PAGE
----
The amount of alimony is a key issue and is determined by the needs of the receiving spouse and the ability to pay of the paying spouse, therefore the lifestyle of the parties during the marriage is a major factor.15 However, the award cannot be so high as to cause the payor to be unable to meet his or her own needs.16 An alimony award that is over 50 percent of the payor’s income has been considered too high.17
After an award of permanent alimony is made, if circumstances direct, the court has the option to order the payor spouse to obtain life insurance to secure the alimony award.18 The circumstances of the parties dictate whether the court will order the paying spouse to obtain life insurance or provide other security for the support in the event of his or her death.19 When the payor spouse’s death will jeopardize the payee spouse’s financial well-being, it is appropriate for the court to award a form of security for the alimony award. Id. at 1268.
Lump-sum alimony can be awarded to either effectuate the division of property or to provide for support.20 When lump-sum alimony is used for support, the court must make specific findings of special circumstances to warrant such an award.21 In particular, the payor spouse must be able to pay the lump-sum award without creating a financial difficulty in his business or otherwise.22 Lump-sum alimony can be used as a tool to accomplish permanent alimony, rehabilitative alimony, or bridge-the-gap alimony.23 A lump-sum alimony award can be accomplished in periodic payments.24
Bridge-the-gap alimony is a form of lump-sum alimony intended only for short-term assistance, and should not be awarded for more than two years duration. It is useful when the parties do not have other assets which can be used for support and one party needs assistance in the transition from married to single status. Bridge-the-gap alimony is intended to be utilized for legitimate, identifiable short-term needs, such as to meet basic living requirements. The award must be reasonable and the supporting spouse must have the ability to pay.25
Finally, the court can also award rehabilitative alimony. Rehabilitative alimony can be used alone or in conjunction with permanent alimony. In order for the court to award rehabilitative alimony, the party requesting that type of support must provide the court with a rehabilitative plan which includes the objective of the rehabilitation, the areas in which rehabilitation is desired, and the actual amount of rehabilitative alimony necessary.26
There are no rote rules or bright lines which define, in each situation, whether alimony is appropriate and if so, what kind. None of the statutory factors in F.S. §61.08, standing alone, justifies an alimony award. All the factors must be considered as a whole. An analysis of the entire marital situation must be done, as the remedies of lump-sum alimony, permanent alimony, and rehabilitative alimony, bridge-the-gap alimony, child support, and special equities in equitable distribution are interrelated and are part of an overall picture. Only upon review of the entire situation can a trial or appellate court make an equitable decision.
1 Hamlet v. Hamlet, 583 So. 2d 654 (Fla. 1991).
2 Canakaris v. Canakaris, 382 So. 2d 1197, 1202 (Fla. 1980).
3 Segall v. Segall, 708 So. 2d 983 (Fla. 4th D.C.A. 1998).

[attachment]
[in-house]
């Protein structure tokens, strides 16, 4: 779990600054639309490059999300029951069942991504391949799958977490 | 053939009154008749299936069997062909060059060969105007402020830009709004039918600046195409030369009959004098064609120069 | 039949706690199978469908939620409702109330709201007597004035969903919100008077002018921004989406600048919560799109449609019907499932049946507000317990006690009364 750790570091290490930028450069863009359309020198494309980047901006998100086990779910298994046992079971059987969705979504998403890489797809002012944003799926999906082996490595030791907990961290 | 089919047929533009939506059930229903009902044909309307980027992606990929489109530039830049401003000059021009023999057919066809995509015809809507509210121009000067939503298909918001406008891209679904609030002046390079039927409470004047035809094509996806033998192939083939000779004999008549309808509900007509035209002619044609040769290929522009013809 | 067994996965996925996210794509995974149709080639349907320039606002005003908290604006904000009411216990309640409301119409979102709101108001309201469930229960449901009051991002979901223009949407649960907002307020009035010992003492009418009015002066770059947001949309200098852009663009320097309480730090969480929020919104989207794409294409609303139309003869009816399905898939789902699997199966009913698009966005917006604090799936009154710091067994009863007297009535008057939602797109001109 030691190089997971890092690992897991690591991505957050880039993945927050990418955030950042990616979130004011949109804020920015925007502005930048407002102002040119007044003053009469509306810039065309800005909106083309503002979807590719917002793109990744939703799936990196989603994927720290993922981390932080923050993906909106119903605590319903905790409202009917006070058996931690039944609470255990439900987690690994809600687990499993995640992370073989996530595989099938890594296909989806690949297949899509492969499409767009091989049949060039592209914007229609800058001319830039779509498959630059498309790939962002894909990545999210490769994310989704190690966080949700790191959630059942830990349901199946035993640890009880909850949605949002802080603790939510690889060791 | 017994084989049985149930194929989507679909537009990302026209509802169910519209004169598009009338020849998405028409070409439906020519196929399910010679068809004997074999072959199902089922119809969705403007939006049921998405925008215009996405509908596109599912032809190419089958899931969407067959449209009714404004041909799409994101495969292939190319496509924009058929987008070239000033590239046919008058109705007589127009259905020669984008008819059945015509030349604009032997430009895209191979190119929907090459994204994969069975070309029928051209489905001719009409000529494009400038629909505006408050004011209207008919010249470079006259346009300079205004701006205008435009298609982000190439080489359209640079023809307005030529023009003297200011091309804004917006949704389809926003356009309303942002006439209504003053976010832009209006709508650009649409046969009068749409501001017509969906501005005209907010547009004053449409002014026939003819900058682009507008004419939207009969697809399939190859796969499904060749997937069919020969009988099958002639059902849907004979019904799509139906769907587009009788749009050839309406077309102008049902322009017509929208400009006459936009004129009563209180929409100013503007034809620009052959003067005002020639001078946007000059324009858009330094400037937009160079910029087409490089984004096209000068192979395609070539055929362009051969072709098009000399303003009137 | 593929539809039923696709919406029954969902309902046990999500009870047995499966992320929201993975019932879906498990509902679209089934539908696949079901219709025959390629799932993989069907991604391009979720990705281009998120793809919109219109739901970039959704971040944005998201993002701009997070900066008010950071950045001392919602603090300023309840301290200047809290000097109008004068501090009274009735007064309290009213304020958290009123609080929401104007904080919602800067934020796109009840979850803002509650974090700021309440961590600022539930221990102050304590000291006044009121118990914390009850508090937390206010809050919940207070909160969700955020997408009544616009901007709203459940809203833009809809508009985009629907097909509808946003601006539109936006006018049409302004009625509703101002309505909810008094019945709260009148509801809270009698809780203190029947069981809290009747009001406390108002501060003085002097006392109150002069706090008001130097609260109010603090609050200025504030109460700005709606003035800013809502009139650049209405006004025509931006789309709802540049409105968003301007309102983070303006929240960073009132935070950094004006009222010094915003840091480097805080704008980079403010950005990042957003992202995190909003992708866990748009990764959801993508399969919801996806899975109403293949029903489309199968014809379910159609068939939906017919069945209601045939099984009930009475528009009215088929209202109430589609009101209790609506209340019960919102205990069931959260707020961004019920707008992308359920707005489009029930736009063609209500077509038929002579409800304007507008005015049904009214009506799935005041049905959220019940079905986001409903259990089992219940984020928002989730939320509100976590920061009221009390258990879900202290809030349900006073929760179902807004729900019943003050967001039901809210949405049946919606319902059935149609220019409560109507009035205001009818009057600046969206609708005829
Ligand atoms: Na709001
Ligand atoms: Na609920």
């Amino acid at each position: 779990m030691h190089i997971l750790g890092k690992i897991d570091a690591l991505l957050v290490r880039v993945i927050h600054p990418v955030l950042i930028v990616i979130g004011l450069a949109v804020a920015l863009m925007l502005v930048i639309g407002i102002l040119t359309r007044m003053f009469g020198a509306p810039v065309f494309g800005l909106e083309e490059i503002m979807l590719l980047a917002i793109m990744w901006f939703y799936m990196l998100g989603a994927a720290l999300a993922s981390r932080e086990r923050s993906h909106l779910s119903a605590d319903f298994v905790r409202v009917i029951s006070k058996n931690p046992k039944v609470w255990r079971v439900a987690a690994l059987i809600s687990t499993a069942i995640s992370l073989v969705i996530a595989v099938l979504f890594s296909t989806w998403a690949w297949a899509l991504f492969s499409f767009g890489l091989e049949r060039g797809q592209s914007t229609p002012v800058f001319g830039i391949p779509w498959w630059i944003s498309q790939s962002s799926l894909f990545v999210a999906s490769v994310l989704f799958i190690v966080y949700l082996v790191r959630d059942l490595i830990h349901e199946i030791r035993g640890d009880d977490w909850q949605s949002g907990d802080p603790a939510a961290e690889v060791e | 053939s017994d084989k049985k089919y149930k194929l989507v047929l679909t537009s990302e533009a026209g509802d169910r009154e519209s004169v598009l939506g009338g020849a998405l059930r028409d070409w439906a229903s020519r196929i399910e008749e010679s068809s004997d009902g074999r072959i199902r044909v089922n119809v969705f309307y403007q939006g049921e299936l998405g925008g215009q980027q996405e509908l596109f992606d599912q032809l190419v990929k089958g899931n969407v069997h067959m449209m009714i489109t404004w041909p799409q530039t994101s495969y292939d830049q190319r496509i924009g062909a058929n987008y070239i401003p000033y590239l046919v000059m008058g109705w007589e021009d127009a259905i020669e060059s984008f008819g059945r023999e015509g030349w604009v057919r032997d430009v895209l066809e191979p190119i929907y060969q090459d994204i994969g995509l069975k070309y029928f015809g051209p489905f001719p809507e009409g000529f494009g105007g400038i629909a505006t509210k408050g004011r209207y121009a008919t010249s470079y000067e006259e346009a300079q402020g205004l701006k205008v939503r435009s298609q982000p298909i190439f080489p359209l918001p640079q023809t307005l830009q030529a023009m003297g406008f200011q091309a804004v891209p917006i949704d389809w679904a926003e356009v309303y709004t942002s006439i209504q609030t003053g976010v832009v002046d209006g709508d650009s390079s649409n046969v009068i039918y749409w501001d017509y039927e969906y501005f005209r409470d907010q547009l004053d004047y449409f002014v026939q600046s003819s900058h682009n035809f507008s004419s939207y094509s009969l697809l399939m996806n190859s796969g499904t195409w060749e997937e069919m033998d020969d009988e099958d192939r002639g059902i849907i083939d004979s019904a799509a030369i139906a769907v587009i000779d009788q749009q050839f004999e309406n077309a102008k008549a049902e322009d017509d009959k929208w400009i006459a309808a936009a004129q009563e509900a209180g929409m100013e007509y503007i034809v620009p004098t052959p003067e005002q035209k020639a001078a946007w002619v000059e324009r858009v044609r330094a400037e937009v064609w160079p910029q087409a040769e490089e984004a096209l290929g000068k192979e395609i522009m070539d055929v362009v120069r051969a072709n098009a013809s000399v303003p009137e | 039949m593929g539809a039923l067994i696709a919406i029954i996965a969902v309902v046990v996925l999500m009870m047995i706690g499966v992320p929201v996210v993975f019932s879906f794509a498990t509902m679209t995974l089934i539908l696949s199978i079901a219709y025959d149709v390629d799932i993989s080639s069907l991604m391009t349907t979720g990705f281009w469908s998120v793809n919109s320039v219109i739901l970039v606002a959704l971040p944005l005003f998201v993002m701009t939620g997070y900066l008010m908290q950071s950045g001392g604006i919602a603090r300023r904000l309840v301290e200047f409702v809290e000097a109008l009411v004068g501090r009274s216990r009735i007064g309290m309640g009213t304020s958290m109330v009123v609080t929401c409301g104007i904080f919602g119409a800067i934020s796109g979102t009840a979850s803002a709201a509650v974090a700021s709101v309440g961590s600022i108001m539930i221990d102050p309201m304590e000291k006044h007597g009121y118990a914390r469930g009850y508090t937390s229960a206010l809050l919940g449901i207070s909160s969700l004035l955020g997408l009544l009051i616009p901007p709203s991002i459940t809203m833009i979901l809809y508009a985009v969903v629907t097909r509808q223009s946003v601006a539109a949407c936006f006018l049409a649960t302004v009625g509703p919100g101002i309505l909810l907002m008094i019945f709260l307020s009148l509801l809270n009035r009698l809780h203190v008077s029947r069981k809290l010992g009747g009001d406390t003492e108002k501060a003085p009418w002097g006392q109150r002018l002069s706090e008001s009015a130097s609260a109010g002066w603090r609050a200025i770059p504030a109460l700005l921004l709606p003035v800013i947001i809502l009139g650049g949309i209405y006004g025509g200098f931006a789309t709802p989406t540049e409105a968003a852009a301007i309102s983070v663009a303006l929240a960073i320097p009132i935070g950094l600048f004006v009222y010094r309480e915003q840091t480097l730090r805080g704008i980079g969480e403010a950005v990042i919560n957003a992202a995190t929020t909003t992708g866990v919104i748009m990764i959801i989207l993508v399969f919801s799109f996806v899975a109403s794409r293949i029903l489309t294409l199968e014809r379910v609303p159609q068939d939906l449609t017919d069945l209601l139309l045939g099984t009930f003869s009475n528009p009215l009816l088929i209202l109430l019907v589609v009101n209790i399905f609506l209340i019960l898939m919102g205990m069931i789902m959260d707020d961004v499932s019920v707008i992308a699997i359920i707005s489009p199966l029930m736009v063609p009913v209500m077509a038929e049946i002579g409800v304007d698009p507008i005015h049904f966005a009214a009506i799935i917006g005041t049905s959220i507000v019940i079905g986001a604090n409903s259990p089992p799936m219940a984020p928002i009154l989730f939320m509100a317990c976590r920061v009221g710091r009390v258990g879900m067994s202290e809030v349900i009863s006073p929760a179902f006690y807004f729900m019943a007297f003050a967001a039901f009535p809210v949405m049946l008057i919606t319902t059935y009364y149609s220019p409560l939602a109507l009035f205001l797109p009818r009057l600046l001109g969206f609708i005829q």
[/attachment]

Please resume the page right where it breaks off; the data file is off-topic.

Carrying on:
4 Segall, 708 So. 2d at 987.
5 Smith v. Smith, 737 So. 2d 641, 644 (Fla. 1st D.C.A. 1999); LaFlam v. LaFlam, 854 So. 2d 809 (Fla. 2d D.C.A. 2003).
6 Hill v. Hooten, 776 So. 2d 1004, 1007 (Fla. 5th D.C.A. 2001).
7 Cardillo v. Cardillo, 707 So. 2d 350 (Fla. 2d D.C.A. 1998); Knoff v. Knoff, 751 So. 2d 167 (Fla. 2d D.C.A. 2000).
8 Young v. Young, 677 So. 2d 1301 (Fla. 5th D.C.A. 1996).
9 Cruz v. Cruz, 574 So. 2d 1117 (Fla. 3d D.C.A. 1990).
10 Levy v. Levy, 2003 WL 22240196 (Fla. 3d D.C.A. 2003)
11 Moorehead v. Moorehead, 745 So. 2d 549 (Fla. 4th D.C.A. 1999).
12 Grimes v. Grimes, 770 So. 2d 293 (Fla. 1st D.C.A. 2000); Bamonte v. Bamonte, 824 So. 2d 1029 (Fla. 1st D.C.A. 2002).
13 Pollock v. Pollock, 722 So. 2d 283 (Fla. 5th D.C.A. 1998).
14 a) The standard of living established during the marriage.
b) The duration of the marriage.
c) The age and the physical and emotional condition of each party.
d) The financial resources of each party, the nonmarital and the marital assets and liabilities distributed to each.
e) When applicable, the time necessary for either party to acquire sufficient education or training to enable such party to find appropriate employment.
f) The contribution of each party to the marriage, including, but not limited to services rendered in homemaking, child care, education, and career building of the other party.
g) All sources of income available to either party.
The court may consider any other facto necessary to do equity and justice between the parties. Fla. Stat. ch. 61.08 (2002).
15 Mallard v. Mallard, 771 So. 2d 1138 (Fla. 2000).
16 Rashotsky v. Rashotsky, 782 So. 2d 542 (Fla. 3d D.C.A. 2001).
17 O’Conner v. O’Conner, 782 So. 2d 502 (Fla. 2d D.C.A. 2001).
18 Levin v. Levin, 745 So. 2d 1077 (Fla. 1st D.C.A. 1999).
19 Ruberg v. Ruberg, 2003 WL 22514391 (Fla. 2d D.C.A. 2003); Sasnett v. Sasnett, 679 So. 2d 1265 (Fla. 2d D.C.A. 1996).
20 Tronconi v. Tronconi, 466 So. 2d 203 (Fla. 1985).
21 Levin, 745 So. 2d at 1079.
22 Canakaris, 382 So. 2d at 1201.
23 Levin, 745 So. 2d at 1079
24 Canakaris, 382 So. 2d at 1201.
25 Borchard, 730 So. 2d at 748.
26 Kalmanson v. Kalmanson, 796 So. 2d 1249 (Fla. 5th D.C.A. 2001).
Victoria Ho received her B.A., magna cum laude, from the University of Minnesota in 1979 and her J.D. from the University of Wisconsin Law School in 1986. She is board certified in marital and family law. Ms. Ho is 2004–05 president of the American Academy of Matrimonial Lawyers, Florida Chapter, and past president of the Collier County Women’s Bar Association and the Collier County Bar Association, Family Law Section.
Jennifer L. Johnson graduated from Emory University in 1987 with a B.A. in anthropology and religion, and cum laude from Florida State University College of Law in 2001. Currently, she is an associate attorney at Bird & Leinback in Tallahassee, where she practices marital and family law. She is a member of the Family Law Section, the Tallahassee Bar Association, and the Jefferson County Bar Association.
This column is submitted on behalf of the Family Law Section, Evan R. Marks, chair, and Kristen Adamson-Landau, editor.